# Which are quicker, constants or literals?

• ### Question

• I have a function which carries out some bitwise comparisons on bytes read in from a file. The examples below are cut-down versions of the real thing, to keep things simple.

I can think of three subtly different approaches to representing the values and I was wondering which should technically be the quickest, considering (amongst other things) the conversion between Bytes and Integers, if this function were to be called millions of times. It's a hypothetical question but I always aim to write the fastest code that I know how, so it would be great to get an expert's opinion.

``` ' Approach 1

Private Function MyFunction(b() as Byte) as Boolean
Return b(0) And 31 AndAlso b(1) And 128 AndAlso b(2) And 128
End Function

' -----------------------------------------------

' Approach 2

Private Function MyFunction(b() as Byte) as Boolean
Return b(0) And CByte(31) AndAlso b(1) And CByte(128) AndAlso b(2) And CByte(128)
End Function

' -----------------------------------------------

' Approach 3

Private Const byt31 As Byte = CByte(31)
Private Const byt128 As Byte = CByte(128)

Private Function MyFunction(b() as Byte) as Boolean
Return b(0) And byt31 AndAlso b(1) And byt128 AndAlso b(2) And byt128
End Function

```

They all work, of course, but I have the feeling that the third approach might run the fastest.

Any ideas? Thanks in advance. ;)

Alec

Wednesday, March 23, 2011 9:09 PM

• 1 and 3 should be functionally identical, as a constant is just replaced by the compiler at compile time.   Option two will likely be (microscopically) slower, as it requires some extra instructions for the CByte conversion operation.

Reed Copsey, Jr. - http://reedcopsey.com
Wednesday, March 23, 2011 10:01 PM
• I know I'm nit-picking, but I thought there might be a difference because of narrowing or widening in 1, which surely adds a few nanoseconds every time. Storing 31 and 128 as bytes from the start should be marginally quicker, wouldn't you think?

The compiler does these optimizations for you.  It's going to store this directly as a byte since your directly assigning byte data.

(You can tell I hark from the days of the Z80, when considerations such as these may have had some significance, so if I'm being too pedantic about this just don't reply, and I'll mark your response as an answer in a little while.)

Regards,

Alec ;)

These differences are, realistically, insignificant.  This is a perfect case of "premature optimization" - you're much better off just picking the version that is the most readable in your eyes, and not worrying about the performance.

(That isn't to say that perf. isn't important - I'm 100% about performance, but real, meaningful optimizations happen on an algorithmic level, not on an opcode level...)

Reed Copsey, Jr. - http://reedcopsey.com
Wednesday, March 23, 2011 11:00 PM

### All replies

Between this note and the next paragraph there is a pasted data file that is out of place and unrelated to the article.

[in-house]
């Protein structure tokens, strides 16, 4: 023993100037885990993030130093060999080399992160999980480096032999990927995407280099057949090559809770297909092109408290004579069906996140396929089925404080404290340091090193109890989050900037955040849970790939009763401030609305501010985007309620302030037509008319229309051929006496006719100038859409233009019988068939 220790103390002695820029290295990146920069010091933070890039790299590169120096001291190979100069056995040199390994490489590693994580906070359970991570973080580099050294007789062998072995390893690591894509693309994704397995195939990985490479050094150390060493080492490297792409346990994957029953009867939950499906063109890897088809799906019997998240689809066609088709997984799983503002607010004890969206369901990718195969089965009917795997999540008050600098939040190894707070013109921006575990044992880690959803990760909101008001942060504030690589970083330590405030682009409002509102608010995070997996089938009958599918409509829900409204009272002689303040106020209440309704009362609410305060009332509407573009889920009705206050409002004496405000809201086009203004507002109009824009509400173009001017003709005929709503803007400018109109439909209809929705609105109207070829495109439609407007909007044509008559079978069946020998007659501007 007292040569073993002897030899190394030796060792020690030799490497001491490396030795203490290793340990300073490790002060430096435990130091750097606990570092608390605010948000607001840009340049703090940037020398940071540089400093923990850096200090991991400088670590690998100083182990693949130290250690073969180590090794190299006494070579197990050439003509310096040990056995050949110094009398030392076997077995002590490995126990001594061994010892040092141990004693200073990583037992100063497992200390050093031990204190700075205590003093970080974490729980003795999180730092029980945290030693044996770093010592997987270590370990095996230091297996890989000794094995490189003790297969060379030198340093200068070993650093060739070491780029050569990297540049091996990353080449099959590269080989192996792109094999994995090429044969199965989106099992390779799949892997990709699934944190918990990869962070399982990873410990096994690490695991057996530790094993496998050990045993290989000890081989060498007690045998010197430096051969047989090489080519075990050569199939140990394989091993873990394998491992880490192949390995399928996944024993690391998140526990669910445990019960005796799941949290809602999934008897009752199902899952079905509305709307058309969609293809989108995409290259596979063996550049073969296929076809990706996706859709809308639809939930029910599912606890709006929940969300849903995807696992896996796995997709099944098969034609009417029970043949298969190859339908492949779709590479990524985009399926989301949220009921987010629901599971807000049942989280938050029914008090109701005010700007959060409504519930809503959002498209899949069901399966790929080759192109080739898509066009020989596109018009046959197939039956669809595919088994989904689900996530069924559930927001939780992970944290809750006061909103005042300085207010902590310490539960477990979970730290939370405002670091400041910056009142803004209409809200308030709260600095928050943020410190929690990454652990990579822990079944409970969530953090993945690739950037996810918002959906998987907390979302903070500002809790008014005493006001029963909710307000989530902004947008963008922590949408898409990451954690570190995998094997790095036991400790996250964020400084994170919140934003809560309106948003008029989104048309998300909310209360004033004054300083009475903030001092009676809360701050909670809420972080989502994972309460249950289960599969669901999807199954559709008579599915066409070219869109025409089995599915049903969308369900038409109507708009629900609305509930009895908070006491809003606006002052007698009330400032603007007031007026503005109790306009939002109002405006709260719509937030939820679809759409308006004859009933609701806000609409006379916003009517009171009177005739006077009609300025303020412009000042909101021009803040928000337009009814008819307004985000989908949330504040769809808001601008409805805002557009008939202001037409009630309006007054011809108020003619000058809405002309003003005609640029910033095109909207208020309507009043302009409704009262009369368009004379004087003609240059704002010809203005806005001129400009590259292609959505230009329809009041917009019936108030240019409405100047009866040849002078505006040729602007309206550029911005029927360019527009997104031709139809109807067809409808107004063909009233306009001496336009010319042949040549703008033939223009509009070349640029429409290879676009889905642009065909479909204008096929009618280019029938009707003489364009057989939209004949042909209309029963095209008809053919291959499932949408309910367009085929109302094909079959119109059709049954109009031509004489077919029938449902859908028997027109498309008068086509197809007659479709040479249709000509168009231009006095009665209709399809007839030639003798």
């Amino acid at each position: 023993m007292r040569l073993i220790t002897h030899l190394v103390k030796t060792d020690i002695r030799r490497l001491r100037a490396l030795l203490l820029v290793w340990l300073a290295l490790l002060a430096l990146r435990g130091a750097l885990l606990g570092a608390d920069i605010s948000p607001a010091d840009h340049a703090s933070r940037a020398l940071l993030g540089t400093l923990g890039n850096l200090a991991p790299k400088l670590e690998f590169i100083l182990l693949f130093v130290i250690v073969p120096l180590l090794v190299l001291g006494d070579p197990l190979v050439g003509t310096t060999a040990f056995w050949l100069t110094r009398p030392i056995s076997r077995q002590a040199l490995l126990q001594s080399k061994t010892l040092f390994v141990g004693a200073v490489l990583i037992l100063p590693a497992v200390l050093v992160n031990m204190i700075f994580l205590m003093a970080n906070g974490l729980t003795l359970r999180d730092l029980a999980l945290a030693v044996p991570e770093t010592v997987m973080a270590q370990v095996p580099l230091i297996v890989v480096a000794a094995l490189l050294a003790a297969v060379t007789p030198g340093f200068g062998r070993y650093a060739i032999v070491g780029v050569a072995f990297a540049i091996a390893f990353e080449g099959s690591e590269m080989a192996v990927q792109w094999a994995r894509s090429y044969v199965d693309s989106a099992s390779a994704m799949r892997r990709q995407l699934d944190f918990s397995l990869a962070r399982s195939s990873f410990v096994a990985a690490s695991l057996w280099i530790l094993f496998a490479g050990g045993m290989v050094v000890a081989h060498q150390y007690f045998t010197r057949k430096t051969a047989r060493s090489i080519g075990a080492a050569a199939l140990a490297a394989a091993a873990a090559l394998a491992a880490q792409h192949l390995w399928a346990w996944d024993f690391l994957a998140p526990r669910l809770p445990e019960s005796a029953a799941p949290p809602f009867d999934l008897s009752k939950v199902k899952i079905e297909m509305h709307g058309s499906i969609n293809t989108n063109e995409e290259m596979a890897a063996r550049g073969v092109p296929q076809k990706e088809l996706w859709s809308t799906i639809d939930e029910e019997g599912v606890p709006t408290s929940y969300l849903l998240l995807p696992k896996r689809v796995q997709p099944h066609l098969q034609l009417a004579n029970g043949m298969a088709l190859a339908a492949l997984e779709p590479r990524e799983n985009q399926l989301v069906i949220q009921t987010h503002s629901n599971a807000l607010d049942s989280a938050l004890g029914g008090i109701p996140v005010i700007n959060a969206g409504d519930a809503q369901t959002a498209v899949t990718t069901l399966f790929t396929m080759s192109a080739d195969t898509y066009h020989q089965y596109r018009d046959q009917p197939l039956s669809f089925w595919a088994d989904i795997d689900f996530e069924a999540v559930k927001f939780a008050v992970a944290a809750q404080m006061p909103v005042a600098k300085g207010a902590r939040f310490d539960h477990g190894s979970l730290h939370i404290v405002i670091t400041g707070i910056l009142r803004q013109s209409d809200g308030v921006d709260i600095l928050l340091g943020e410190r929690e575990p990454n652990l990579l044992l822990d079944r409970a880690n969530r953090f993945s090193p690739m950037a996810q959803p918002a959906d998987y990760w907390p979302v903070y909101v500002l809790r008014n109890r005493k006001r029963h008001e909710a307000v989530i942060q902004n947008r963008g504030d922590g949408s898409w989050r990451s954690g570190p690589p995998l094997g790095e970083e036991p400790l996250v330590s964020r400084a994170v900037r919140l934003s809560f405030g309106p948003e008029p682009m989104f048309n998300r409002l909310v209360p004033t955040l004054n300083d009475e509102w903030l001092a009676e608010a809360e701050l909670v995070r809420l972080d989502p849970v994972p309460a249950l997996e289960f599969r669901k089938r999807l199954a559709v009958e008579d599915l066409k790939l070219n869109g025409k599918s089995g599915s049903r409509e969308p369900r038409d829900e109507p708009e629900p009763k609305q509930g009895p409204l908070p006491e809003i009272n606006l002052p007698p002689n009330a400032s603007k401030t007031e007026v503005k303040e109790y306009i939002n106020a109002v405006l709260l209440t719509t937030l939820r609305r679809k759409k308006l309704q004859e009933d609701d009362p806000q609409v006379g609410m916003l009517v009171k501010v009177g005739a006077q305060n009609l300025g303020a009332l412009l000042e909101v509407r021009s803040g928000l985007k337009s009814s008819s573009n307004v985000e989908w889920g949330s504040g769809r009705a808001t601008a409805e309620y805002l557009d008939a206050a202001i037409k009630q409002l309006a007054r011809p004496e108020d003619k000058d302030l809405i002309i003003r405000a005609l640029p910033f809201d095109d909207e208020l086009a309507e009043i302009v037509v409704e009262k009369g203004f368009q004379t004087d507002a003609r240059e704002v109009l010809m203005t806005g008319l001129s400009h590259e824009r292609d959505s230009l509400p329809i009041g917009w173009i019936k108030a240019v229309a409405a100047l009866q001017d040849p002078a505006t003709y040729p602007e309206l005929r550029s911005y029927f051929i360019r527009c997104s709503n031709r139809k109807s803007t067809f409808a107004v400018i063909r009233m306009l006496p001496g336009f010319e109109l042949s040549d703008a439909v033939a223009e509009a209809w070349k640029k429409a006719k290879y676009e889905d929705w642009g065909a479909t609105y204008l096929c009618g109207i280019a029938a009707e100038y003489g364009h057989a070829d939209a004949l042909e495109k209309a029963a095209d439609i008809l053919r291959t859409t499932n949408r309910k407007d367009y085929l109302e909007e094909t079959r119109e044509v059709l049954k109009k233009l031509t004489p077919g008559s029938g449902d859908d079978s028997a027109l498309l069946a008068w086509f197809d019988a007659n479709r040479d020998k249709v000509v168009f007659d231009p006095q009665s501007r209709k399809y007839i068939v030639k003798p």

• 1 and 3 should be functionally identical, as a constant is just replaced by the compiler at compile time.   Option two will likely be (microscopically) slower, as it requires some extra instructions for the CByte conversion operation.

Reed Copsey, Jr. - http://reedcopsey.com
Wednesday, March 23, 2011 10:01 PM
• Thanks for the prompt response, Reed.

I know I'm nit-picking, but I thought there might be a difference because of narrowing or widening in 1, which surely adds a few nanoseconds every time. Storing 31 and 128 as bytes from the start should be marginally quicker, wouldn't you think?

(You can tell I hark from the days of the Z80, when considerations such as these may have had some significance, so if I'm being too pedantic about this just don't reply, and I'll mark your response as an answer in a little while.)

Regards,

Alec ;)

Wednesday, March 23, 2011 10:24 PM
• I know I'm nit-picking, but I thought there might be a difference because of narrowing or widening in 1, which surely adds a few nanoseconds every time. Storing 31 and 128 as bytes from the start should be marginally quicker, wouldn't you think?

The compiler does these optimizations for you.  It's going to store this directly as a byte since your directly assigning byte data.

(You can tell I hark from the days of the Z80, when considerations such as these may have had some significance, so if I'm being too pedantic about this just don't reply, and I'll mark your response as an answer in a little while.)

Regards,

Alec ;)

These differences are, realistically, insignificant.  This is a perfect case of "premature optimization" - you're much better off just picking the version that is the most readable in your eyes, and not worrying about the performance.

(That isn't to say that perf. isn't important - I'm 100% about performance, but real, meaningful optimizations happen on an algorithmic level, not on an opcode level...)

Reed Copsey, Jr. - http://reedcopsey.com